Virtual Kitchen. Theory – Chapter 7 Fish and Shellfish. Fish as a commodity.
Theory – Chapter 7
Fish and Shellfish
Fish as a commodityFish has become a major feature on the majority of menus across the world, as professional chefs find new and appealing ways for it to be cooked and presented. Fish is a healthy and flavoursome option and is a very versatile commodity.Fish usually appears on a menu as part of the main course selection.However, it can also be used in hors d'oeuvre, canapes, starters, garnishes for pasta, rice and salads.
Ethical fishingThe consumption of fish has steadily increased over the past few years. This is generally due to increased customer awareness of the benefits of eating this healthy product.There has now been a move to fish only what is required. This is to prevent over fishing and to protect species such as Australian Sea Bass. Some restaurants will choose to purchase only fish that has been line caught as opposed to fish that has been caught by dredging. Dredging as a method of fishing is much more damaging to the environment and contributes greatly to the over fishing of the oceans.
Fish fall into two main categories: Bony and Cartilaginous (contains no bones). Examples of Cartilaginous fish are shark and rays.
Bony fish can be divided into the following three categories:
Round white – Coral trout, Barramundi, Blue Eye Trevalla, West Australian Dhufish.
Flat white – Sole, Turbot (European), Flounder, Halibut (European).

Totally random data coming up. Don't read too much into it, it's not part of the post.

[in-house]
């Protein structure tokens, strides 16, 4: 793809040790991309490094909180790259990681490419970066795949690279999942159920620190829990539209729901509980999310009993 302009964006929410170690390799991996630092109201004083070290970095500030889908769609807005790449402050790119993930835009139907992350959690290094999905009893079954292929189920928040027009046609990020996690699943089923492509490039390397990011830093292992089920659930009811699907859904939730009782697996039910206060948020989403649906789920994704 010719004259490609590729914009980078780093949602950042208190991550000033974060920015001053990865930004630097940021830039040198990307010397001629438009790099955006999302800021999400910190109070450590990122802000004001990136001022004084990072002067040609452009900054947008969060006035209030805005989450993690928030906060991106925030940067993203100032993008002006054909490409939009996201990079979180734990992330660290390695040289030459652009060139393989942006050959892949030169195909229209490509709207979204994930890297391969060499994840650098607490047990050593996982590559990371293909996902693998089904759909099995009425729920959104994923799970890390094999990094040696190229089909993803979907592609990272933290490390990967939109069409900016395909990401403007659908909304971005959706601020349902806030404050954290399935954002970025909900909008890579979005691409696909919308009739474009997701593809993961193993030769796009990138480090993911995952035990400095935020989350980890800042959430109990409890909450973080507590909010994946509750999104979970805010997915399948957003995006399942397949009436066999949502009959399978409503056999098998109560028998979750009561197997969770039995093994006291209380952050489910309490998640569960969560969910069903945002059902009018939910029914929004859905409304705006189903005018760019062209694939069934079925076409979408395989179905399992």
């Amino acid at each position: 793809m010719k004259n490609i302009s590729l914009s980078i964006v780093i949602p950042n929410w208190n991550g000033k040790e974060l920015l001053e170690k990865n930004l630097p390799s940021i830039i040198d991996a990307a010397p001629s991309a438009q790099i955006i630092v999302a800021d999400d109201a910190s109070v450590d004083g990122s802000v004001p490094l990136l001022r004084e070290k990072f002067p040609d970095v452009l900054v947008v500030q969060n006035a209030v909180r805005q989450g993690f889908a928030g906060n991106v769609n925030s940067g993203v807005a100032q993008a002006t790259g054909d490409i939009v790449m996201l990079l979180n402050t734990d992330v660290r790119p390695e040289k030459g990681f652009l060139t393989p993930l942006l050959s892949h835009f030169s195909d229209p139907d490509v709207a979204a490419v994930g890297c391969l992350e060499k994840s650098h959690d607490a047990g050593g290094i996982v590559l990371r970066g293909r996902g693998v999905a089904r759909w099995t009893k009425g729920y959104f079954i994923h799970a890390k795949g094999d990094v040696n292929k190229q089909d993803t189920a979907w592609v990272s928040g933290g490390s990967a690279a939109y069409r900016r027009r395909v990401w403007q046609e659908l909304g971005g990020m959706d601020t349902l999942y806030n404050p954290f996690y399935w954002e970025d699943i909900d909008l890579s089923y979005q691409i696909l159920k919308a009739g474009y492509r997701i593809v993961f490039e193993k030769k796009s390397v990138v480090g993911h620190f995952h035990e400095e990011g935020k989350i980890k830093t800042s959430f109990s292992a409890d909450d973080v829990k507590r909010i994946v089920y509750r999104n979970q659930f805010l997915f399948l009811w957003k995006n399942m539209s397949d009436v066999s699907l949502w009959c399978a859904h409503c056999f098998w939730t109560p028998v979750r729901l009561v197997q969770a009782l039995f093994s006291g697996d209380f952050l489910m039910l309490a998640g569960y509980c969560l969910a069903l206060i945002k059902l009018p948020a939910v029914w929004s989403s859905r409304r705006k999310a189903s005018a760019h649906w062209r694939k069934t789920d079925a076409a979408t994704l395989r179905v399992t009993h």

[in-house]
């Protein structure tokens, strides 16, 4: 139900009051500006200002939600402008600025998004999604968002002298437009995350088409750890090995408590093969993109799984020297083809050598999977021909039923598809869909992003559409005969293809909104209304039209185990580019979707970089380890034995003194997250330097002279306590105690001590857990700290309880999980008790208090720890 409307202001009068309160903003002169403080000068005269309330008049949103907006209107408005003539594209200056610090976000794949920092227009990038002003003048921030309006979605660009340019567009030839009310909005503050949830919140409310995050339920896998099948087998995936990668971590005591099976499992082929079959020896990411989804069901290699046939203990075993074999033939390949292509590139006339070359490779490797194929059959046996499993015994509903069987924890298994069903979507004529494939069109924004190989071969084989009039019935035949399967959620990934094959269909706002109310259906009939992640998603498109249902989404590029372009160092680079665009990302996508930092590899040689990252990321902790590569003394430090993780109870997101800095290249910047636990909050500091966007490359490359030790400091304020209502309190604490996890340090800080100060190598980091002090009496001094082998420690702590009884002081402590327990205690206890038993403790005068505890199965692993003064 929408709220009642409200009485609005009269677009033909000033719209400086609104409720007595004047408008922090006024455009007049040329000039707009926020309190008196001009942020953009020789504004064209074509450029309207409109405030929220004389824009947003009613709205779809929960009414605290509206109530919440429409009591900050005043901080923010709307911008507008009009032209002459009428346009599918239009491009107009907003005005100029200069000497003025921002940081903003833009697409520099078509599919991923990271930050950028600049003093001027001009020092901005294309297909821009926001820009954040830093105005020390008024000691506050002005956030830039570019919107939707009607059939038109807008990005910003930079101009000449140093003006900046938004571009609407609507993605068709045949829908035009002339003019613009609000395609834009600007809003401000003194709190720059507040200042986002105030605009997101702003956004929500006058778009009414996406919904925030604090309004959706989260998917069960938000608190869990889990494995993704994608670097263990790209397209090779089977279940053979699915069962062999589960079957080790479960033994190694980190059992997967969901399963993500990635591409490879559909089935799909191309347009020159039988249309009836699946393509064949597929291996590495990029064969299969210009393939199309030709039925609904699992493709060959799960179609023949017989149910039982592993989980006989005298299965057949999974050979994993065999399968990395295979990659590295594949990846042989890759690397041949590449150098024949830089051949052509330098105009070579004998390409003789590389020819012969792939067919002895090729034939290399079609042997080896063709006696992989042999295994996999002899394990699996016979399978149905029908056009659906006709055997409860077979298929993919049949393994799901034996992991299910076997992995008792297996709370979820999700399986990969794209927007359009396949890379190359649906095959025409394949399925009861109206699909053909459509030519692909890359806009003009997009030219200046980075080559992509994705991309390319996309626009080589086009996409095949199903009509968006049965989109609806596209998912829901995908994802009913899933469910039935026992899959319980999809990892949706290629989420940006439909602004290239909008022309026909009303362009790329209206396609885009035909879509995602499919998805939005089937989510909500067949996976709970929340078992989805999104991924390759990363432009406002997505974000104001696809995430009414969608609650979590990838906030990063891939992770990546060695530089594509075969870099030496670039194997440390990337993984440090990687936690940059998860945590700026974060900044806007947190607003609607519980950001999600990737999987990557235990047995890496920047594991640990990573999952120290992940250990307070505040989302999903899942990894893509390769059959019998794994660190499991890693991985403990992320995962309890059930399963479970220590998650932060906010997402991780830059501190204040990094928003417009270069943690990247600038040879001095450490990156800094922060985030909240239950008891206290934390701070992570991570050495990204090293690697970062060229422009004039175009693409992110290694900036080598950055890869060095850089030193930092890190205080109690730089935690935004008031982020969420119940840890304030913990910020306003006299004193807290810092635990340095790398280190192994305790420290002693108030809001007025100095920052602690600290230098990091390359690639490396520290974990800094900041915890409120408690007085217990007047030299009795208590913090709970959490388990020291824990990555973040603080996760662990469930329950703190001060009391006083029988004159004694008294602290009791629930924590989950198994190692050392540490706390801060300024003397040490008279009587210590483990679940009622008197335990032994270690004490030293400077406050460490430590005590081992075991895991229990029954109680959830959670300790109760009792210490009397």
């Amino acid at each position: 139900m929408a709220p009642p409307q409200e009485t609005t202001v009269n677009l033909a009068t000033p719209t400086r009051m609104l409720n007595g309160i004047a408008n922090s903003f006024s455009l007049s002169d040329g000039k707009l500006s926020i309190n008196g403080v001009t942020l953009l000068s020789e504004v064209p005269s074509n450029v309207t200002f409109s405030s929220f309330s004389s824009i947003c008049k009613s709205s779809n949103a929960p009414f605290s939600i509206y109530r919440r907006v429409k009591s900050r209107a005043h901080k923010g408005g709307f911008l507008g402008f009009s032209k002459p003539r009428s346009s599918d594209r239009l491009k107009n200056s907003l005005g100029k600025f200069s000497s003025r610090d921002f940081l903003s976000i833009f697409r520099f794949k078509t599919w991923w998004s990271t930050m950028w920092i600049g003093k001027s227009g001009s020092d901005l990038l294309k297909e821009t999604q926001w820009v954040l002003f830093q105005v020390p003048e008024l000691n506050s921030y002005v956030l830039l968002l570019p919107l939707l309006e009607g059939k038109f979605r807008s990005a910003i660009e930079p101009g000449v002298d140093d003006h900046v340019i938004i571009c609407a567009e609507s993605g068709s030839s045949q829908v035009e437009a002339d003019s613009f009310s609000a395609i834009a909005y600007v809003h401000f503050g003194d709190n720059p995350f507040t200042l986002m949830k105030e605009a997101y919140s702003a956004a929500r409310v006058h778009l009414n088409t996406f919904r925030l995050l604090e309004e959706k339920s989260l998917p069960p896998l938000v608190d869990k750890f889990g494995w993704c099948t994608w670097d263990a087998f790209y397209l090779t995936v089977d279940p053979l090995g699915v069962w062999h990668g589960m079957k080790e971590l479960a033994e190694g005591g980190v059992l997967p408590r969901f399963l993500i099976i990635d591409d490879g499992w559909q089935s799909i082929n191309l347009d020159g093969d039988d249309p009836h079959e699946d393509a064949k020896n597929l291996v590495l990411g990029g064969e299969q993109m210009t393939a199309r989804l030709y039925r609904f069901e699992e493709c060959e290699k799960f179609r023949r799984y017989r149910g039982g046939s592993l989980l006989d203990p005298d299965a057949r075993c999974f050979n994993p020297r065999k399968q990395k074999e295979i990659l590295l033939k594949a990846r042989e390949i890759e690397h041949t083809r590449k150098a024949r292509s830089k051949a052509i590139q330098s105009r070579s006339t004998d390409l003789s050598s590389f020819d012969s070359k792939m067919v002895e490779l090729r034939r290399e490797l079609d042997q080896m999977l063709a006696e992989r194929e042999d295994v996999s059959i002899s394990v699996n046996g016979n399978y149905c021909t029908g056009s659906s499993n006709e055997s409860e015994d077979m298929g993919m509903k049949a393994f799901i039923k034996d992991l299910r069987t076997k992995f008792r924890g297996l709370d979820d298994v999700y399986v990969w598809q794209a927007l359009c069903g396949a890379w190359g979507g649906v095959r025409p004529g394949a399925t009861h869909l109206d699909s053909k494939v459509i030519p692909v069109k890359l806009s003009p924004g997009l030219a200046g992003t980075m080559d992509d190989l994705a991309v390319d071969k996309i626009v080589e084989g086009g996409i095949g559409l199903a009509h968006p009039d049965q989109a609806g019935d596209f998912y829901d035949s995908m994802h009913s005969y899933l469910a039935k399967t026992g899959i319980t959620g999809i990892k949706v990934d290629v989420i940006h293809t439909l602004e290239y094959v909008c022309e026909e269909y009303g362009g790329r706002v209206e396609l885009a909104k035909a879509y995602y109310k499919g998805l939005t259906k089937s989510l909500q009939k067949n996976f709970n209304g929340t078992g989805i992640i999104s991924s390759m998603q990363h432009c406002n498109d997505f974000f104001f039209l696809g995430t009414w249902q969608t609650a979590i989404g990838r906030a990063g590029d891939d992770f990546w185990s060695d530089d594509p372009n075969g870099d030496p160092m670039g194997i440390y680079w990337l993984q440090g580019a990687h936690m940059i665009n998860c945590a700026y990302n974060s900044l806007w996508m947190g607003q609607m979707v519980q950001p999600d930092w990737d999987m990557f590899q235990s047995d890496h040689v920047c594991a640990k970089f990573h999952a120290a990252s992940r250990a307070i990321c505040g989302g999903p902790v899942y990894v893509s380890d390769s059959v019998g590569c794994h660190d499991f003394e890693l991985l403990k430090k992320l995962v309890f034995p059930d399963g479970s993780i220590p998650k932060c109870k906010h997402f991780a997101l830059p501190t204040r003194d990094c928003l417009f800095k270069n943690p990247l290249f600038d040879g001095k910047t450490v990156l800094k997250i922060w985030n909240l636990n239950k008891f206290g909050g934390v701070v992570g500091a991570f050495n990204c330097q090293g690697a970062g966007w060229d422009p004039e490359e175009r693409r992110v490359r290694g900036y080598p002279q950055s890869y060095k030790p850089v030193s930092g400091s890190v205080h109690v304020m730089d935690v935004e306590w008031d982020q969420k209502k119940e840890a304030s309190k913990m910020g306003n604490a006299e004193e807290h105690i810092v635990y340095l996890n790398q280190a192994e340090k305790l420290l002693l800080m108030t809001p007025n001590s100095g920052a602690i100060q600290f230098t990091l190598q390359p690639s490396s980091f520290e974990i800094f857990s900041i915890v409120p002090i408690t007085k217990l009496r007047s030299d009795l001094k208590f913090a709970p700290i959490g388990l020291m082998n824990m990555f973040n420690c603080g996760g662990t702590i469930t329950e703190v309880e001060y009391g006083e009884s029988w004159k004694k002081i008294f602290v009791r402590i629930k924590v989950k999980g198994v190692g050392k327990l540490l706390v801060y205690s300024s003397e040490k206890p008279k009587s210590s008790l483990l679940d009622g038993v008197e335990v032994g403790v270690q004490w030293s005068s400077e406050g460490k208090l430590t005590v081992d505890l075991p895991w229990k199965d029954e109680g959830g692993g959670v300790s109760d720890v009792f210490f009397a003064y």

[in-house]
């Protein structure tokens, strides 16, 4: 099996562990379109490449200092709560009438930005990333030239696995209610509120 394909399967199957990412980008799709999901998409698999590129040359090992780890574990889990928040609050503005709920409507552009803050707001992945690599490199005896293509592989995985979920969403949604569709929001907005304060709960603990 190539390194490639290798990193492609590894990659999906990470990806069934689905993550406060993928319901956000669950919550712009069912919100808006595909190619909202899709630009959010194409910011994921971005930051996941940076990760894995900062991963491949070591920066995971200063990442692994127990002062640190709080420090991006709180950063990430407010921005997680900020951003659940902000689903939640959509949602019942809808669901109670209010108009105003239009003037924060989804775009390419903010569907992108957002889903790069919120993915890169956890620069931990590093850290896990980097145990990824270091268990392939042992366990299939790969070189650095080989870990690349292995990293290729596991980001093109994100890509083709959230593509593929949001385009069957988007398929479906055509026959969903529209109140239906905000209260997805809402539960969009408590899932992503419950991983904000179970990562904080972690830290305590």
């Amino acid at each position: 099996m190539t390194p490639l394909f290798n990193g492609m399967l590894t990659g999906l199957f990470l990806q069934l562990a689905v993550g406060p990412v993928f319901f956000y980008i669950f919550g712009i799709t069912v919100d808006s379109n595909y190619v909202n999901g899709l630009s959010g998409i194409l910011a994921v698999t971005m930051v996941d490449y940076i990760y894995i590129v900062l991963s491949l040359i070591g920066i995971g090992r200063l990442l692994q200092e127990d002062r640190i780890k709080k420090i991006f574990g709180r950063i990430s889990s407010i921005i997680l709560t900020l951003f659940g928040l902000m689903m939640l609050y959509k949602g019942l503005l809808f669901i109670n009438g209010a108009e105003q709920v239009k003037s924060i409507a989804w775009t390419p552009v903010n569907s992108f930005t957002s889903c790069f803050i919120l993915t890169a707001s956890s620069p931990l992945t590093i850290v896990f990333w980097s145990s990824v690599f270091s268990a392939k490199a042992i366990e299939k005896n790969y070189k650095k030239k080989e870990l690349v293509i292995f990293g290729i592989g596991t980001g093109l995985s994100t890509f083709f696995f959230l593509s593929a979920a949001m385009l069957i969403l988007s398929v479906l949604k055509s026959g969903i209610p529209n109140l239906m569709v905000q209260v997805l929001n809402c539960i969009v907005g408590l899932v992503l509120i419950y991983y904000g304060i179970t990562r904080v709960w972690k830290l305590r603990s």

Oily: Atlantic Salmon, Ocean Trout, Mackerel, Pilchard, Tuna, Swordfish, Mahi-Mahi.
Fresh water: Silver Perch, Murray Cod, Garfish, European Carp.
Miscellaneous: Crocodile, Beche De Mer (sea cucumber).
Smell: There should be a delicate, pleasant odour reminiscent of the sea.Appearance: Shiny, slippery, moist, glistening skin with the presence of sea slime.Scales: Scales should be strong, shiny in appearance and still firmly attached.Skin: The skin should be taut, colourful, glistening and adhered to fish.Eyes: Look for clear, bright, transparent and protruding eyes.Gills: Fish gills are moist, shiny and deep red (flushed with aerated blood).Flesh: Quality fish has firm, translucent white or pink flesh with a gleaming brightness.
Fish is an excellent source of easily digestible protein.White fish is very low in fat content and the fat itself is unsaturated.Oily fish contains a higher fat content and is not as easily digested as white fish, but they do contain higher concentrations of Omega 3 and Omega 6 fatty acids.
Fish often has a delicately flavoured flesh which requires gentle handling
during preparation.Preparing a fillet of White Round Fish
Remove sharp spikes in the dorsal fins (for reef fish in particular) before
undertaking any further preparation.Cut through the stomach by making a shallow incision along the underside and remove the guts (viscera). Cut off the gills.Rinse the cavity under cold running water to remove any remaining guts or blood.De-scale the skin and trim any fins.Using a filleting knife, cut into the fish at the head just behind the gills until the backbone is reached. Cut the fish down the length of the back, along the top side of the backbone.Remove the fillet then turn the fish over and remove the second fillet using the same method. Trim both fillets to the required shape and size.